One pastor’s journey from life on the streets to the head of pro-democracy protests
Eleven pages in this issue of the magazine form WORLD’s second annual children’s book section. Last year we had one Children’s Book of the Year, Andrew Peterson’s The Warden and the Wolf King. This year we have two.
Our 2015 Picture Book of the Year is Mr. Squirrel and the Moon by Sebastian Meschenmoser (NorthSouth). Our Children’s Novel of the Year is The Penderwicks in Spring by Jeanne Birdsall (Knopf). We also show in this section 13 runners-up and honorable mentions, and include columns on story-telling, classics for preschoolers, and trends in young adult books.
The members of our Picture Book committee not only read many books but tested them on parents, adults, interns, and children. Our essential understanding: Good picture books have a unity of text and illustration. They delight and encourage parents and children to spend time together reading. The best books do that and correspond to a Christian worldview—and that’s why Mr. Squirrel and the Moon is a winner.
Mr. Squirrel is an expressive little fellow with a lively imagination. He wakes one morning to find something large, yellow, and round on his branch. (Alert readers will realize it’s a wheel of cheese that has fallen off a farmer’s wagon.) But Mr. Squirrel thinks it’s the moon—and that he’s going to get in trouble—so he imagines the worst: imprisonment with a needleworking cellmate.
Mr. Squirrel responds to his crisis as humans often do: by running around in a panic and trying to solve it without understanding the truth of the matter, the big picture, and Who is really in charge. Funny illustrations document each disaster as a hedgehog, a billy goat, and many mice become involved, and Mr. Squirrel imagines all of them ending up in prison.
From the endpapers that show the farmer and the cheese, to the increasingly crowded prison cell (with its tiny toilets), the pencil illustrations with minimal color perfectly complement the simple text. Throughout, Meschenmoser’s book, translated from the original German, is a treat.
OUR NOVEL OF THE YEAR selection committee looked for books with excellent writing, absorbing stories, and strong, identifiable characters. A novel did not have to be explicitly Christian, but had to be consistent with a Christian understanding of how the world works.
The Penderwicks in Spring features steady Rosalind, dreamy Jane, rambunctious Skye, and shy little Batty (Elizabeth). They first appeared in 2005, when The Penderwicks: A Summer Tale of Four Sisters, Two Rabbits, and a Very Interesting Boy won the National Book Award for juvenile fiction. Though the contemporary setting made occasional references to working moms and computers, the retro feel of the text and design charmed readers.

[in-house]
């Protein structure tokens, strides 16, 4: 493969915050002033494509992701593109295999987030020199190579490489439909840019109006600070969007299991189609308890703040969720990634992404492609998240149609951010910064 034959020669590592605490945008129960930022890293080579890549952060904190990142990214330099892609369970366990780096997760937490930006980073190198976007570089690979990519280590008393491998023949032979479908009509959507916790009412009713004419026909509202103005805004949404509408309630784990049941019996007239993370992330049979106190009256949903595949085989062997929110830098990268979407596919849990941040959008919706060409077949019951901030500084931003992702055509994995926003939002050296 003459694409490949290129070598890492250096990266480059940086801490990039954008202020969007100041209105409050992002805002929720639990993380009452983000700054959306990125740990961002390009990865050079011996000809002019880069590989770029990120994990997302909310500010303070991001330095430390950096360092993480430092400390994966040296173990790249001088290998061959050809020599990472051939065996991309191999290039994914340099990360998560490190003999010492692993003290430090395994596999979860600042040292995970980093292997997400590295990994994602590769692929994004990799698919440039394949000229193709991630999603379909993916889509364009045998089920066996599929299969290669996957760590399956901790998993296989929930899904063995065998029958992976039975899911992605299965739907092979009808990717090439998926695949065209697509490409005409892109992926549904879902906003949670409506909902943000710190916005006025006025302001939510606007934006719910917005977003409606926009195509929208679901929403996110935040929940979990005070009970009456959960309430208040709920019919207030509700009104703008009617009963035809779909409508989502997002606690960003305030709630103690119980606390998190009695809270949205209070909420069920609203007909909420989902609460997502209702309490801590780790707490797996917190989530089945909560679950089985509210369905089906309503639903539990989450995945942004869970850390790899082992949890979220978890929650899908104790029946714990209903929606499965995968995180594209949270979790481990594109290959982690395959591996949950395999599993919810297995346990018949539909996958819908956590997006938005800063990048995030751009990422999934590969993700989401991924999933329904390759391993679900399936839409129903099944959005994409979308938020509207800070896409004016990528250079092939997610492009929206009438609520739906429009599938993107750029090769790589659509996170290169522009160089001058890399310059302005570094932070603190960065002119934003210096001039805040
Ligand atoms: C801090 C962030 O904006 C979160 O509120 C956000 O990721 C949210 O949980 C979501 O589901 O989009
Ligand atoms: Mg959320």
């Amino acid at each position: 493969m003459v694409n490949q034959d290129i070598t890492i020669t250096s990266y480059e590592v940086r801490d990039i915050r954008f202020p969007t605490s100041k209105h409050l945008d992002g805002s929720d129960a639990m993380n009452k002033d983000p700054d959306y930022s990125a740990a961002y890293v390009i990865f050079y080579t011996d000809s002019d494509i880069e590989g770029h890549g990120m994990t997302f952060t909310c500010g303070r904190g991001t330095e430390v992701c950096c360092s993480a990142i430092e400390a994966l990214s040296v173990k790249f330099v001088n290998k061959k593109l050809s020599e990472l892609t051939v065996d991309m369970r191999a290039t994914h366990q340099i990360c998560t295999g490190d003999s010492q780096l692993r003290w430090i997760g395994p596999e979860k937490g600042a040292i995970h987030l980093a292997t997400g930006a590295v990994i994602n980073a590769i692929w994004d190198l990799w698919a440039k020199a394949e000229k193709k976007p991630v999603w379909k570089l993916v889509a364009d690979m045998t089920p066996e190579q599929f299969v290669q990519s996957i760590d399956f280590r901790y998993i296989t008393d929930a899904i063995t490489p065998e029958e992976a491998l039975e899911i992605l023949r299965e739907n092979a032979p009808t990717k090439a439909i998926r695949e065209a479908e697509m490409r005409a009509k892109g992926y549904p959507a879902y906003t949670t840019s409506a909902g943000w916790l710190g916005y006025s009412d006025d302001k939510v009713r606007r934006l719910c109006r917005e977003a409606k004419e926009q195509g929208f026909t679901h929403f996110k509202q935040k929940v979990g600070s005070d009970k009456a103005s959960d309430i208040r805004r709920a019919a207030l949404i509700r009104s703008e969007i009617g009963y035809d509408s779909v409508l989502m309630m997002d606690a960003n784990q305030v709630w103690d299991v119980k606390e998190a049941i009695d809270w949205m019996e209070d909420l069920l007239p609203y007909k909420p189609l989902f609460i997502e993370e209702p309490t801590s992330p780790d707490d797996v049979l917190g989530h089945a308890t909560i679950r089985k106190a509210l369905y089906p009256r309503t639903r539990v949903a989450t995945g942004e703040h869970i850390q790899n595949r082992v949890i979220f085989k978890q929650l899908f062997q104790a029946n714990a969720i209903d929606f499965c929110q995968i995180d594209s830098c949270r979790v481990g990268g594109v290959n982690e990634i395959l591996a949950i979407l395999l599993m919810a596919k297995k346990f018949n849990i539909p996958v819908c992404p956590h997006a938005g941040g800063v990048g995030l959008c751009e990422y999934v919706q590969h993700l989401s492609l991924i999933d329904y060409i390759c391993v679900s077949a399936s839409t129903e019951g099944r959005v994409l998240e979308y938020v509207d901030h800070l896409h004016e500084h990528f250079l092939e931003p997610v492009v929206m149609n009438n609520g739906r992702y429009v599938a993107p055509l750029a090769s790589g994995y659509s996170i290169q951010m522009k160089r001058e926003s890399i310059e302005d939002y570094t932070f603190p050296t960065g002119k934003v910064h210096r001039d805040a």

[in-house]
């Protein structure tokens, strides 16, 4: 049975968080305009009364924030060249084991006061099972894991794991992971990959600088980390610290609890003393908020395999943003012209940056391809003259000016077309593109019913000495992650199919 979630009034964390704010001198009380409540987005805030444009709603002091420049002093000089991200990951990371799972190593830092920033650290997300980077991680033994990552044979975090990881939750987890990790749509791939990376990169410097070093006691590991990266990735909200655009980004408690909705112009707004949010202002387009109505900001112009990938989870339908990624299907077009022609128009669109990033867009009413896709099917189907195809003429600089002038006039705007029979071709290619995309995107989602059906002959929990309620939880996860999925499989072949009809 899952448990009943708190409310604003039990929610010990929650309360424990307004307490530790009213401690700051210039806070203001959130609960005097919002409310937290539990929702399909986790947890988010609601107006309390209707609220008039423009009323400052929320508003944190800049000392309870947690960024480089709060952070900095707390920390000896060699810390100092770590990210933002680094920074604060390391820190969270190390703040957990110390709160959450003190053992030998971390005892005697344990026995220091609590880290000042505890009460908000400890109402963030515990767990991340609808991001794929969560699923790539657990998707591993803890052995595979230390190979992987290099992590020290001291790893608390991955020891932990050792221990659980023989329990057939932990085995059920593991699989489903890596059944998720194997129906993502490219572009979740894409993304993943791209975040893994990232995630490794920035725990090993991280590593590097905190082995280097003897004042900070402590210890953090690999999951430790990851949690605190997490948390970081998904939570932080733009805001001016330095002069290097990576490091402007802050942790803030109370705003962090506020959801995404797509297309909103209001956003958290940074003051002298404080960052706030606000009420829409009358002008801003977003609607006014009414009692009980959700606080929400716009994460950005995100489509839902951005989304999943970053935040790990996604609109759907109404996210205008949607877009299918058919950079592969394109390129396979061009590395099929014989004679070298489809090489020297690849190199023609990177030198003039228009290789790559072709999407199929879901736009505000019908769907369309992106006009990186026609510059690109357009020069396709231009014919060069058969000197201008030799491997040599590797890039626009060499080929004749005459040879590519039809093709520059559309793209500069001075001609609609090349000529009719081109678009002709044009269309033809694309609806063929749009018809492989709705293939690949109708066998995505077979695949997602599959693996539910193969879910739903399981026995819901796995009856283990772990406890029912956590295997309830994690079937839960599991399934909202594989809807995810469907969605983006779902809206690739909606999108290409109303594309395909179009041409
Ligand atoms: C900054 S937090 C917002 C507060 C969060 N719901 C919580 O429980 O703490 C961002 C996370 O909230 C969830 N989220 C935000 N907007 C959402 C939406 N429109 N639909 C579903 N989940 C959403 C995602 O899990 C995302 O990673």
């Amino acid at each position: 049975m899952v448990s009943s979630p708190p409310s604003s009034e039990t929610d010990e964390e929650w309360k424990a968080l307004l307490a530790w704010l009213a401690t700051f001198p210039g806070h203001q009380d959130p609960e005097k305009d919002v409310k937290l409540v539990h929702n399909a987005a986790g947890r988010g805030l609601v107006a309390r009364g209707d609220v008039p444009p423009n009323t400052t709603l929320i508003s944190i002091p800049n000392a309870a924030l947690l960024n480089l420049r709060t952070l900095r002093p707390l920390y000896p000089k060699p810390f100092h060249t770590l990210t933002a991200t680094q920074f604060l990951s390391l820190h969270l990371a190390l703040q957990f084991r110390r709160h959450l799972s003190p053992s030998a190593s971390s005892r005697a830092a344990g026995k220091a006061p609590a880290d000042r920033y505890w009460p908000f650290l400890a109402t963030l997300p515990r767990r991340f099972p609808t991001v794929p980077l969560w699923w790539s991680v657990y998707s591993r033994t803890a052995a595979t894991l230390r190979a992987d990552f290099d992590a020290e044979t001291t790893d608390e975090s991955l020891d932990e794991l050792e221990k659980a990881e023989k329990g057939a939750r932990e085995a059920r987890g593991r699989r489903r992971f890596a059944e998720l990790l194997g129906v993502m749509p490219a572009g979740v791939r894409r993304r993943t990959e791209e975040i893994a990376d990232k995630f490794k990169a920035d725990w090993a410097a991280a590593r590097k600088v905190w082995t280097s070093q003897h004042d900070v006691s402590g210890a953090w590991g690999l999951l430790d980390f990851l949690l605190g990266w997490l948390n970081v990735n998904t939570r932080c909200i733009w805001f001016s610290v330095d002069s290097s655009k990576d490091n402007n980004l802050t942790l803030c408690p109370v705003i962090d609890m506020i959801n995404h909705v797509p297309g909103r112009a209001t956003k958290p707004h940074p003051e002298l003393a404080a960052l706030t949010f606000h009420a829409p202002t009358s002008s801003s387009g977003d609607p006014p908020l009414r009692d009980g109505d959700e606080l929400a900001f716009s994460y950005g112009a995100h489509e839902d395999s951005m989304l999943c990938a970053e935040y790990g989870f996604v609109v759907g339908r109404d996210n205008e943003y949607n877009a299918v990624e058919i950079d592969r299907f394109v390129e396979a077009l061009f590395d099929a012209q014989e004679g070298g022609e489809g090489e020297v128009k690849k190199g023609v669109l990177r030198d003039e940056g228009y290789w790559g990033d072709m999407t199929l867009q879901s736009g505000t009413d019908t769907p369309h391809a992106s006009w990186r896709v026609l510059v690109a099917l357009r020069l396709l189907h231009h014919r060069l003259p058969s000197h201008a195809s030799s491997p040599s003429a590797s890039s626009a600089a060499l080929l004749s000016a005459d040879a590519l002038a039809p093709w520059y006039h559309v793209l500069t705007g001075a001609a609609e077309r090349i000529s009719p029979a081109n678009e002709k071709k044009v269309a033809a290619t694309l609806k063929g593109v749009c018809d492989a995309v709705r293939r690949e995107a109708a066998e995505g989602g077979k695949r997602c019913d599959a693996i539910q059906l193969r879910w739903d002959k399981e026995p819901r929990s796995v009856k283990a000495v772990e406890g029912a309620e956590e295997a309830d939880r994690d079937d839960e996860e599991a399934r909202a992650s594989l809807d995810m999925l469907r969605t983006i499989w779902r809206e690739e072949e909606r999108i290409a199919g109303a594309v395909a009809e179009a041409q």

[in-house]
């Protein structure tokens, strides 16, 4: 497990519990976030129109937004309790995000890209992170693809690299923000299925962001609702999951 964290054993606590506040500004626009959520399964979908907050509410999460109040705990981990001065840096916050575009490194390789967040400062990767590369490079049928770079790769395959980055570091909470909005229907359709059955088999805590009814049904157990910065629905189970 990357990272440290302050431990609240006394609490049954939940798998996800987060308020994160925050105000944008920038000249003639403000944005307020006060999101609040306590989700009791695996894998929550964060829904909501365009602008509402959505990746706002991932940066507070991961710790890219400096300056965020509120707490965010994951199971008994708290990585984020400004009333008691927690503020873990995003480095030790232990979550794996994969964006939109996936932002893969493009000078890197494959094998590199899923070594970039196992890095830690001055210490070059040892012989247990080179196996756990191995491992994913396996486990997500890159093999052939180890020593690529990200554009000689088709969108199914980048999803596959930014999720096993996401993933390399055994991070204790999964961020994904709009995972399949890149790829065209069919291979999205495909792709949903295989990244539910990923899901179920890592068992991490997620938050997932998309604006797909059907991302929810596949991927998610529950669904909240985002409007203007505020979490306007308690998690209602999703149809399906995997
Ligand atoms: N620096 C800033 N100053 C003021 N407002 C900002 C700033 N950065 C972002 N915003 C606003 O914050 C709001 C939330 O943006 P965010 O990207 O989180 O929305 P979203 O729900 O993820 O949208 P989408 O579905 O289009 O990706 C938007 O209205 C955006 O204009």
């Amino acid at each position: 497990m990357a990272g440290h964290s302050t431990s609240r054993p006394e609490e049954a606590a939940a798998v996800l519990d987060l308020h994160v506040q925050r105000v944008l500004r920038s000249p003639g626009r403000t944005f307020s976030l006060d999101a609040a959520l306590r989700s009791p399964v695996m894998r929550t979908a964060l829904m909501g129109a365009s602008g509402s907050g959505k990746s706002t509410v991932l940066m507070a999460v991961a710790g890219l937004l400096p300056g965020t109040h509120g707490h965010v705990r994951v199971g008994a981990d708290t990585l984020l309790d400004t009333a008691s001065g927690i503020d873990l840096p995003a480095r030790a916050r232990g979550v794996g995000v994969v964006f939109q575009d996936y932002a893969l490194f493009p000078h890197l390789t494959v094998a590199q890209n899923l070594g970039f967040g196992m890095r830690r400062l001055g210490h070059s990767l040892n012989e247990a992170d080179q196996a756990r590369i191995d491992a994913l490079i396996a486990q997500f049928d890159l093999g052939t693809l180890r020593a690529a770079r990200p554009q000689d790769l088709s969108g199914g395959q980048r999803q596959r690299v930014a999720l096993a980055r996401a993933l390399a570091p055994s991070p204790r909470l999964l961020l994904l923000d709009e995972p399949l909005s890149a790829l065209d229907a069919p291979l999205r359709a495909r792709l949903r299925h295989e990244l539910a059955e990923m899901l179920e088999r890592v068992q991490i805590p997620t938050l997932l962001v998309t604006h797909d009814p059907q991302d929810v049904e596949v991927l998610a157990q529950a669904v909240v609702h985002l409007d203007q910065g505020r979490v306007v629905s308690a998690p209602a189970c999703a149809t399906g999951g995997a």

The Penderwicks in Spring is the fourth book in the series. Rosalind is away at college and Skye and Jane navigate high school and boyfriends, with their mild-mannered father despairing at times. Batty is now 10, still shy but growing in confidence as a big sister to 6-year-old Ben and 2-year-old Lydia. As the story opens, Batty is mourning the family dog, Hound, for whose death she feels partly responsible. But stumbling upon a secret related to an even greater loss sends her into isolation and depression.
The small-town Massachusetts setting for the series will of course remind readers of Little Women. While growing up in Philadelphia, Jeanne Birdsall steeped herself in time-tested children’s authors like E. Nesbit and Mary Norton, but returned often to Alcott’s classic. The relationships between the March girls held a special appeal for her: “I only had one sister, and she didn’t like me very much,” she told The Kansas City Star last April.
This book in the series shows how the sorrow of a child is as real as adult sorrow—just not as well-informed. Birdsall handles this with tact and sensitivity, never allowing it to tip the mood into dark territory. Everyone in the family has his or her struggles, and because the older sisters are all teenagers, boys loom rather large in the subplots. Everyone, for example, can see the flaws in Rosalind’s new boyfriend except Rosalind, and their reactions are both humorous and enlightening.
Batty comes through her crisis, and the immense value of strong supportive families proves itself once again. Though the author never references church or faith, her picture of rift and reconciliation between siblings, parental wisdom, and the value of human life comports well with Christian principles. The distinctive combination of gentle storytelling, graceful writing, and sympathetic characters makes all the Penderwick books worth reading, but this latest is especially rich.
We plan to expand our children’s books coverage over the next year. Past coverage includes a “Nifty 50” list of classic 20th-century children’s books (July 1, 2000) and a “50 More Nifties” list of reader-recommended titles (Dec. 9, 2000). In 2006 we asked WORLD writers and a variety of discerning readers for their five favorite picture books and five favorite chapter books, and published that list on Dec. 2, 2006.